# Canon 5D vs. Medium Format (Film)

Discussion in 'Digital Photography' started by Progressiveabsolution, Sep 25, 2006.

1. ### RichAGuest

You'd be correct, but only for the same lens. As the f-number of a
specific lens increases, it's aperture is decreasing. However, a
100mm lens at f10 will resolve detail twice as fine as a 50mm lens
at f5 because f-ratio has nothing to do with the resolution of detail,
aperture determines that.
This is easily proven provided you can take each lens to it's
diffraction limit and pixel size of the camera will support detail
that small as extended objects.
R = (1.22 * w) * (f / D)

where f is the focal length of the primary mirror(or lens), w is the
wavelength of the light, and D is the diameter of the primary mirror,

Actually, a more precise equation is given by:

R = (1.22 * w) / (n SIN(u))

RichA, Oct 5, 2006

2. ### David J. LittleboyGuest

No. The f number uniquely determines the diffraction limited resolution at
the sensor regardless of focal length. At which point, for the same f
number, the focal length determines the resolution of hte subject.
Hello? The 50/5.0 has exactly the same aperture as the 100/10 and the
angular (or subject) resolution will be exactly the same.

Did you actually have this wrong (which would explain why you object to my
TC arguments) or was it just a goof?

Assuing you meant that a 100/5.0 will resolve twice the detail of a 50/5.0,
no one was ever arguing that it wouldn't. Since TC's reduce the f number
(i.e. don't increase the aperture), you don't get any additional diffraction
limited resolution.

David J. Littleboy
Tokyo, Japan

David J. Littleboy, Oct 5, 2006

3. ### Roger N. Clark (change username to rnclark)Guest

Here is a guy who does great planetary imaging with a 250 mm
aperture at f/42, so 6,000 mm.
http://www.sg-planets.org/mars.html

I've done something like f/115 at 203 mm aperture:
http://www.clarkvision.com/galleries/gallery.astrophoto-1/web/jupiter-8-a.html
so 23,460 mm (this was before digital).

I've also done planetary imaging with the UH 88-inch
on Mauna Kea at f/10, so 88*25.4*10 = 22,350 mm (also with film)

Planetary Patrol imaging done on Mauna Kea used 24-inch
(diameter) Cassegrain telescopes working at f/75, so
24*25.4*75 = 45,720 mm (with film). Those telescopes were
decommissioned in the 1980s if I remember correctly.

I'm not aware of any amateur astronomers working at 200,000mm,
but 50,000 wouldn't surprise me.

Roger

Roger N. Clark (change username to rnclark), Oct 5, 2006
4. ### Roger N. Clark (change username to rnclark)Guest

Yep, I agree. But the fact that people have such negative reactions
is further indication that it is a myth. ;-)

Roger

Roger N. Clark (change username to rnclark), Oct 5, 2006
5. ### RichAGuest

No, resolution, the ability to show detail of a specific size, is
solely determined by the aperture and is proportional. F-ratio has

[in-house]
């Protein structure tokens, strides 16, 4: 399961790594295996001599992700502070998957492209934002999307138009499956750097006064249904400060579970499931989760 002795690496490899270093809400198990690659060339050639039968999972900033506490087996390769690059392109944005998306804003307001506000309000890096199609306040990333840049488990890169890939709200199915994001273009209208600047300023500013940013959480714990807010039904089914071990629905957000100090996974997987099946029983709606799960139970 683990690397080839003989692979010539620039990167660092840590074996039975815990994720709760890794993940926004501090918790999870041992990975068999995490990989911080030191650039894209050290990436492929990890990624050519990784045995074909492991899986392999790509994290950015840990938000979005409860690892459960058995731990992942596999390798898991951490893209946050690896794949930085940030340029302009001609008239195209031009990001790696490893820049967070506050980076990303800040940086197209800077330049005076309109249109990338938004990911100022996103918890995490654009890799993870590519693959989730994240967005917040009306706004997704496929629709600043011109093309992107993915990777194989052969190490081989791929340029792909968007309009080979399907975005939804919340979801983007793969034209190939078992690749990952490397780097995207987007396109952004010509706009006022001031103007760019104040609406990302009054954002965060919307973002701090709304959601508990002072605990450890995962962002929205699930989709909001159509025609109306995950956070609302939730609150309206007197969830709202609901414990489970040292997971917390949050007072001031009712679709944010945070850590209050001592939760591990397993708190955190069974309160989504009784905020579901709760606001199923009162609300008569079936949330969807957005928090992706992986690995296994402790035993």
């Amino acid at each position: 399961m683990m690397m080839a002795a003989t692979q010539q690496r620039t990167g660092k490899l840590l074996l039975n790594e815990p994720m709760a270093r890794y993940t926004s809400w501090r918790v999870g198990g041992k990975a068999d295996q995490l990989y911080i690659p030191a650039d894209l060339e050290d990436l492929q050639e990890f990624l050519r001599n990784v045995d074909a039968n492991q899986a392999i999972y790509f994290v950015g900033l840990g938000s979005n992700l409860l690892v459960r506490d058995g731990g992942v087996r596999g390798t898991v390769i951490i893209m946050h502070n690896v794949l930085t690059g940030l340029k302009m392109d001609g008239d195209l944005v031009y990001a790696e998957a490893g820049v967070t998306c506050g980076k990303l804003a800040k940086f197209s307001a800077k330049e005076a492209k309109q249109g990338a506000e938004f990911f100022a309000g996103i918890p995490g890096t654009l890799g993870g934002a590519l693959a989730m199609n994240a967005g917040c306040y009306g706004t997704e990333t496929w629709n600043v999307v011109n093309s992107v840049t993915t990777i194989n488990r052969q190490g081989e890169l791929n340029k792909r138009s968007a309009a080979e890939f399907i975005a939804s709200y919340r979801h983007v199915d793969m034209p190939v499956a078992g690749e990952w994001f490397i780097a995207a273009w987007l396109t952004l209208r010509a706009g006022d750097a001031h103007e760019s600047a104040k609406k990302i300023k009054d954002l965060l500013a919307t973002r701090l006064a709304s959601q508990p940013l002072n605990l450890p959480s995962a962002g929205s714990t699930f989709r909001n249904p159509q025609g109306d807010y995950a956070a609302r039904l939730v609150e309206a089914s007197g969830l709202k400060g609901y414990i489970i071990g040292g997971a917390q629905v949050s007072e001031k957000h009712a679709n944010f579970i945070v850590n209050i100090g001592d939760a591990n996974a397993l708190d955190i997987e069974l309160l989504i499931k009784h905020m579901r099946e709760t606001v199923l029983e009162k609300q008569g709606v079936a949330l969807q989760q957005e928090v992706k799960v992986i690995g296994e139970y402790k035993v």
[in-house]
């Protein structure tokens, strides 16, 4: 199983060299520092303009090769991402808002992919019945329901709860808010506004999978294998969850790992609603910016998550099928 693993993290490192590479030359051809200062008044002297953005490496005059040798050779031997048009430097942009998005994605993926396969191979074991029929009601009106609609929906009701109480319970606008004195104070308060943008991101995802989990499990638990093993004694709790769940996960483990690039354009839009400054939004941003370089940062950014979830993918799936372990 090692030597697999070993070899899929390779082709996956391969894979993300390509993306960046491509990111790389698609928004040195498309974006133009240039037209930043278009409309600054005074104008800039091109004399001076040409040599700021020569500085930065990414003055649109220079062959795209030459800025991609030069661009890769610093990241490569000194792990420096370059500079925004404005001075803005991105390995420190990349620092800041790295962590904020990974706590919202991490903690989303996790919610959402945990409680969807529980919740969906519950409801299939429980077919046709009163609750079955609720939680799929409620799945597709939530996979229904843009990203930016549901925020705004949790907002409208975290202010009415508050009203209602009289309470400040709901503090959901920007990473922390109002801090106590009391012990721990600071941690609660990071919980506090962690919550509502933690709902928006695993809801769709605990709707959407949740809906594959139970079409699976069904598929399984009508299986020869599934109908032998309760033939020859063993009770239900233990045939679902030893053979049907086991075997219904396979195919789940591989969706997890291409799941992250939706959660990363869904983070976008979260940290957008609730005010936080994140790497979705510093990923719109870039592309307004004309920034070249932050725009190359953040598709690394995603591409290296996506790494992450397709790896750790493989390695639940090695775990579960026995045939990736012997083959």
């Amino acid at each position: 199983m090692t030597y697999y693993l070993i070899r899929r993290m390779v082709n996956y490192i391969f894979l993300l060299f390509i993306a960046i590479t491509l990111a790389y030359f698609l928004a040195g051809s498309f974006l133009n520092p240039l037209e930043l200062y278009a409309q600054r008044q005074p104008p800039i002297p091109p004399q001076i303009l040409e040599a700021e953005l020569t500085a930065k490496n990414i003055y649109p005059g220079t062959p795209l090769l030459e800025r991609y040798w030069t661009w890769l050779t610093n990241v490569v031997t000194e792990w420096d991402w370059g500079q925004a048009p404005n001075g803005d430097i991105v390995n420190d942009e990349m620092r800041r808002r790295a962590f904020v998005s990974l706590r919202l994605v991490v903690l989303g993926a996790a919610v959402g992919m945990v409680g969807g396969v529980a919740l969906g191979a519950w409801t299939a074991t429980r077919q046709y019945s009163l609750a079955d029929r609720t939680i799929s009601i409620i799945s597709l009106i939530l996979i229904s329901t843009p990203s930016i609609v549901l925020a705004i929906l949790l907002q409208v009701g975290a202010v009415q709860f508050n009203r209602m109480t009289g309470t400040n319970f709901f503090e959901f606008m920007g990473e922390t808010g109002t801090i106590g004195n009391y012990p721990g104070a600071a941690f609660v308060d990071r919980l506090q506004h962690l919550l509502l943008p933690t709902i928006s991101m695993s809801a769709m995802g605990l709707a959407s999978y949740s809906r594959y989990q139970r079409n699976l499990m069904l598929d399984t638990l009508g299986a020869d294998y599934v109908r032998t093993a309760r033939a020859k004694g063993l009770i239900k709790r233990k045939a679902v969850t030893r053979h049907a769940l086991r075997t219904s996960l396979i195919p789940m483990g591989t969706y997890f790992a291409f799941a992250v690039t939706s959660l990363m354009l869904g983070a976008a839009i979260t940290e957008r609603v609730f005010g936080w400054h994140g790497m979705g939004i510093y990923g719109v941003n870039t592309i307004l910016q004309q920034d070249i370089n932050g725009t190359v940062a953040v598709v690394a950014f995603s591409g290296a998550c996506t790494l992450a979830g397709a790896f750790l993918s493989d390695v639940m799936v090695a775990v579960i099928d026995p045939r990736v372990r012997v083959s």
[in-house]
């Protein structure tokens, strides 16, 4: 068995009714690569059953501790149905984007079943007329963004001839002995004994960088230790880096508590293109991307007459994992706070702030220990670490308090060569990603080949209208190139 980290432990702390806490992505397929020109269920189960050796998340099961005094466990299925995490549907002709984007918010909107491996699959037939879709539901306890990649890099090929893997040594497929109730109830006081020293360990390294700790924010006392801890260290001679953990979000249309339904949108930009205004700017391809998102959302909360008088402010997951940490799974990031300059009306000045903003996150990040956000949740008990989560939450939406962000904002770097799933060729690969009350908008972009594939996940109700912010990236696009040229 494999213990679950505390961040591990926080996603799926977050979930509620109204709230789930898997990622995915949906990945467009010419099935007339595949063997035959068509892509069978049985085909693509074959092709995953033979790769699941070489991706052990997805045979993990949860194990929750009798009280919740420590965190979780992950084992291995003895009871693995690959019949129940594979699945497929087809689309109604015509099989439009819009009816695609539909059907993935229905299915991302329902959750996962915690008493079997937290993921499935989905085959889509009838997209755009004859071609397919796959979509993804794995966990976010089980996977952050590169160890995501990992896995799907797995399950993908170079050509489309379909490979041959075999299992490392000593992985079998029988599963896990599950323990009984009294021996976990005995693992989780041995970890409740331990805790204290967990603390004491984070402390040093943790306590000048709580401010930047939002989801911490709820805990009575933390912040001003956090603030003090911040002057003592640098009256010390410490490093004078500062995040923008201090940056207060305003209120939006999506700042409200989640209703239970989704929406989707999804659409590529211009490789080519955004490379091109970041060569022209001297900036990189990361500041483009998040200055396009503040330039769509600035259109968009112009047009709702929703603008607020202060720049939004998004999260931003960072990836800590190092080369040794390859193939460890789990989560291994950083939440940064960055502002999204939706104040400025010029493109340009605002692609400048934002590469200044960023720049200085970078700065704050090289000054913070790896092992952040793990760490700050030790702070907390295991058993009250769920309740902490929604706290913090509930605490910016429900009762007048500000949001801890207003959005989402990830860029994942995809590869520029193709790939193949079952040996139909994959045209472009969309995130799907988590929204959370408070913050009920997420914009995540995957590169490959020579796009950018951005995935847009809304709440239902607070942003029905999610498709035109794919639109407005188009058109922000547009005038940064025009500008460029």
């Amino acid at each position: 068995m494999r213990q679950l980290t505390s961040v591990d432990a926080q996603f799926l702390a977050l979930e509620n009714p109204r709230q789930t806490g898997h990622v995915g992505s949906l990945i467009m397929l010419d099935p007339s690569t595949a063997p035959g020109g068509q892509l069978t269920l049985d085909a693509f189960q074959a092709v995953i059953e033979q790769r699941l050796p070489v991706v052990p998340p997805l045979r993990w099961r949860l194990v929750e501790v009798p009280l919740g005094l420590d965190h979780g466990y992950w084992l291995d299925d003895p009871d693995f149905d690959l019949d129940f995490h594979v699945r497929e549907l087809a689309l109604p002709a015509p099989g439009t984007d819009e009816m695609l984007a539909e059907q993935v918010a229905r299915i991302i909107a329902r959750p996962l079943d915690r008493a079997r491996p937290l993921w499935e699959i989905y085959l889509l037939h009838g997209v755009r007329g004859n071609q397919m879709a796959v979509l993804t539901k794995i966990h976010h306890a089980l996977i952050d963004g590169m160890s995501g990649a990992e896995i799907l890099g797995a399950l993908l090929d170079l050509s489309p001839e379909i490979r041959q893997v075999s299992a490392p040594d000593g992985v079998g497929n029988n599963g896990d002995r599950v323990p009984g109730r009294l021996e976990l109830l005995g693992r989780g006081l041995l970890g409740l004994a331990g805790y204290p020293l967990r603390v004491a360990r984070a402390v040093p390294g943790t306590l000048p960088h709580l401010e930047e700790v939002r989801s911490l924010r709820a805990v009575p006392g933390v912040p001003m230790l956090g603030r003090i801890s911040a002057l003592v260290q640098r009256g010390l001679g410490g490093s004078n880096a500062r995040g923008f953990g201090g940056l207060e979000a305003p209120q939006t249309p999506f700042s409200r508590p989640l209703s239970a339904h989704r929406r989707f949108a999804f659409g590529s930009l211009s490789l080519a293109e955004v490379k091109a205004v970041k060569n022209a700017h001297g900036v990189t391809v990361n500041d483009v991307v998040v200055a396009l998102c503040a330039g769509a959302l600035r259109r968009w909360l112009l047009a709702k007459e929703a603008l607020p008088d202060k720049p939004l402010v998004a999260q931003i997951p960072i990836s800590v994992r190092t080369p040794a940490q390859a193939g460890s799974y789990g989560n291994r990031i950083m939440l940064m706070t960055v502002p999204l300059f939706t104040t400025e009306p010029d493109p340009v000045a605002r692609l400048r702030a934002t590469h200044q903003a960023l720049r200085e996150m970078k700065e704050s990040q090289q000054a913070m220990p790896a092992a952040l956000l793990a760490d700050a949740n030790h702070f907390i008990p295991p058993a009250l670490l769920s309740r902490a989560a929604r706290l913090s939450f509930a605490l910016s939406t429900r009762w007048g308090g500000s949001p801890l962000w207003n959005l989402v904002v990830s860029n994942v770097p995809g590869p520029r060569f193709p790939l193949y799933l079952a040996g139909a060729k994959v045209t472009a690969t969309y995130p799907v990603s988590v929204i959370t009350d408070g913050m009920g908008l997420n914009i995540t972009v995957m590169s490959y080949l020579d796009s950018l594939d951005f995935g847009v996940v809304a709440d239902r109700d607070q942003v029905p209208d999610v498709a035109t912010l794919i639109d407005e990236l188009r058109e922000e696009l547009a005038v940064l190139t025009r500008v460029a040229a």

nothing to do with resolution. I only used the faster f-ratio for the
50mm to illustrate the point that f-ration has no bearing on
resolution. However, because lenses used at prime focus cannot
approach their true resolving ability, proving this with camera lenses
is difficult. It's easy with a telescope.
If that were true, then you'd see diffraction effects the moment you
stopped down a lens by even a small amount because you are saying that
you are operating at the lens's diffraction limit when using a lens in
prime focus (just the lens and camera) mode. The fact you don't see
diffraction degrading the image until you hit around f16 or f22 proves
that no camera lens is operating in prime focus at it's diffraction
limit. To do that, you must interpose a second lens to increase the
overall system focal length.
The only way you'll ever get diffraction limited performance using a
lens on it's own is to have a sensor with pixels so small they could
record detail at the diffraction limit using only the fixed
magnification of the lens at prime focus. They would be very small
pixels. According to Olympus, the standard kit lenses they have are
"good" to 22 megapixels in the 4/3rds format. We will likely never
see that kind of density in a consumer camera.

RichA, Oct 6, 2006
6. ### Verne AraseGuest

You're talking about Apple's MacOS X, right?

Verne Arase, Oct 17, 2006
7. ### ASAARGuest

Hey, Verne, It's Ernest! No, I didn't mean that. KnowWhutImean,
Verne?

ASAAR, Oct 18, 2006
8. ### Kinon O'CannGuest

Of course, there's a huge difference when MS does this, as opposed to Apple.
Apple is trying to gain market share by adding value, MS is trying to steer
standards in their direction to tighten their hold on the OS monopoly.
Remember, MS was ruled to be an abusive monopoly by the courts and gets
treated differently than Apple.

Kinon O'Cann, Oct 19, 2006

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